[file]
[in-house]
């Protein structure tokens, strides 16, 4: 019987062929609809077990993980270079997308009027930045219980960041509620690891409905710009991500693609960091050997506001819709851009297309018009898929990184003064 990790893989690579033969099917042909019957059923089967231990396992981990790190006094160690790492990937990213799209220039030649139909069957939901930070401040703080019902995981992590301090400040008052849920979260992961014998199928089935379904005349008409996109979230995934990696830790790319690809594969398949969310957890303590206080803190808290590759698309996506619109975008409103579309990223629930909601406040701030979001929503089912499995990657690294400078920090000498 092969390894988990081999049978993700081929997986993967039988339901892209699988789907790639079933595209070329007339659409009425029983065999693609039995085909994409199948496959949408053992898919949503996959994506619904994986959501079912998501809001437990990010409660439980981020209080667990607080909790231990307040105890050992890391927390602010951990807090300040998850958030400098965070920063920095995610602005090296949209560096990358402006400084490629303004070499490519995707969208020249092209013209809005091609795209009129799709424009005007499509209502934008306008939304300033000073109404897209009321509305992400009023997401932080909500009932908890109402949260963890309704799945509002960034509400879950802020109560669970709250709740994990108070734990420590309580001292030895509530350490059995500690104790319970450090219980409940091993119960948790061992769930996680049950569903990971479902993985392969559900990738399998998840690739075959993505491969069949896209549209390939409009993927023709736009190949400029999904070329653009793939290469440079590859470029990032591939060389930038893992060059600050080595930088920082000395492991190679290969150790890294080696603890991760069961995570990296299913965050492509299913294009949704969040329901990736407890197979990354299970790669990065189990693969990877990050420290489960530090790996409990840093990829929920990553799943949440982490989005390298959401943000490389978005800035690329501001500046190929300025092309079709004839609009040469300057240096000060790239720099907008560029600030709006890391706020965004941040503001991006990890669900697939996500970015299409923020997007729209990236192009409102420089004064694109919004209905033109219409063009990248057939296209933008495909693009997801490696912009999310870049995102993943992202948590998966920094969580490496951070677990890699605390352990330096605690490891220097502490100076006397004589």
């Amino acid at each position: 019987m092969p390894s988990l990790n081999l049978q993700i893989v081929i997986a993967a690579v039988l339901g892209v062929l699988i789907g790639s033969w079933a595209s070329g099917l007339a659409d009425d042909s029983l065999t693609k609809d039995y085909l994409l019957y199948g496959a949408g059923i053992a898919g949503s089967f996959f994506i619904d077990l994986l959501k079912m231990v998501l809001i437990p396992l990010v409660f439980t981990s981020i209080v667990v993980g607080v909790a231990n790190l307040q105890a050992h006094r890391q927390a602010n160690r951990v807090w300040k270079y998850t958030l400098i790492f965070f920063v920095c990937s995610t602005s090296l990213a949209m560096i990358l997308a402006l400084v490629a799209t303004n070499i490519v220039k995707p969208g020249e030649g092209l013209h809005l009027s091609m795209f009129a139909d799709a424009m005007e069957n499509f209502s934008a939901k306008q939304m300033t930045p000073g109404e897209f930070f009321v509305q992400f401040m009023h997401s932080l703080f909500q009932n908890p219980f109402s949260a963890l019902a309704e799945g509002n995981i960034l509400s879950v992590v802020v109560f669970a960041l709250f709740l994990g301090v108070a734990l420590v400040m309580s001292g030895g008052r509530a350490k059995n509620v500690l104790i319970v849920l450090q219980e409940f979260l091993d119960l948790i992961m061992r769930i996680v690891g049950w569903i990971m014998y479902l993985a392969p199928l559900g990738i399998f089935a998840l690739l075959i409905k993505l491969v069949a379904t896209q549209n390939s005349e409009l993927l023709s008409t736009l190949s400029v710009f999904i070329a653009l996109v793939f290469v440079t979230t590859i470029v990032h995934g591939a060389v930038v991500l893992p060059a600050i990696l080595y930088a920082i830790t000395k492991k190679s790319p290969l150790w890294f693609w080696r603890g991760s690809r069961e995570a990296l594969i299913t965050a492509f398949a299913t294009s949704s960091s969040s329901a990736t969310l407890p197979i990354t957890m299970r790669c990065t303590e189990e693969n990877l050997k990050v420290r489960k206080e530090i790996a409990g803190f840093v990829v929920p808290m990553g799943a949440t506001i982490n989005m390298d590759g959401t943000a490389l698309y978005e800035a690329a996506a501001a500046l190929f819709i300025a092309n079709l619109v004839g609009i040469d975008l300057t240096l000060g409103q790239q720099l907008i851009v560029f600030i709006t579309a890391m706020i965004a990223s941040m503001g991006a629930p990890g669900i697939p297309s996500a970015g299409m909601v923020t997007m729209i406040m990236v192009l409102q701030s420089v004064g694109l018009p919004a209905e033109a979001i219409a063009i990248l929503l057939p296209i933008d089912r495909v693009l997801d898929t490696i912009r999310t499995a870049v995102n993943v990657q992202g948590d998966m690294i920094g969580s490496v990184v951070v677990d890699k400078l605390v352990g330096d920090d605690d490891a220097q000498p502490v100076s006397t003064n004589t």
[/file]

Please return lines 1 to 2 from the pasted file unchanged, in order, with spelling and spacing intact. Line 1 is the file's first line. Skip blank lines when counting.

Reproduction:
[in-house]
């Protein structure tokens, strides 16, 4: 019987062929609809077990993980270079997308009027930045219980960041509620690891409905710009991500693609960091050997506001819709851009297309018009898929990184003064 990790893989690579033969099917042909019957059923089967231990396992981990790190006094160690790492990937990213799209220039030649139909069957939901930070401040703080019902995981992590301090400040008052849920979260992961014998199928089935379904005349008409996109979230995934990696830790790319690809594969398949969310957890303590206080803190808290590759698309996506619109975008409103579309990223629930909601406040701030979001929503089912499995990657690294400078920090000498 092969390894988990081999049978993700081929997986993967039988339901892209699988789907790639079933595209070329007339659409009425029983065999693609039995085909994409199948496959949408053992898919949503996959994506619904994986959501079912998501809001437990990010409660439980981020209080667990607080909790231990307040105890050992890391927390602010951990807090300040998850958030400098965070920063920095995610602005090296949209560096990358402006400084490629303004070499490519995707969208020249092209013209809005091609795209009129799709424009005007499509209502934008306008939304300033000073109404897209009321509305992400009023997401932080909500009932908890109402949260963890309704799945509002960034509400879950802020109560669970709250709740994990108070734990420590309580001292030895509530350490059995500690104790319970450090219980409940091993119960948790061992769930996680049950569903990971479902993985392969559900990738399998998840690739075959993505491969069949896209549209390939409009993927023709736009190949400029999904070329653009793939290469440079590859470029990032591939060389930038893992060059600050080595930088920082000395492991190679290969150790890294080696603890991760069961995570990296299913965050492509299913294009949704969040329901990736407890197979990354299970790669990065189990693969990877990050420290489960530090790996409990840093990829929920990553799943949440982490989005390298959401943000490389978005800035690329501001500046190929300025092309079709004839609009040469300057240096000060790239720099907008560029600030709006890391706020965004941040503001991006990890669900697939996500970015299409923020997007729209990236192009409102420089004064694109919004209905033109219409063009990248057939296209933008495909693009997801490696912009999310870049995102993943992202948590998966920094969580490496951070677990890699605390352990330096605690490891220097502490100076006397004589």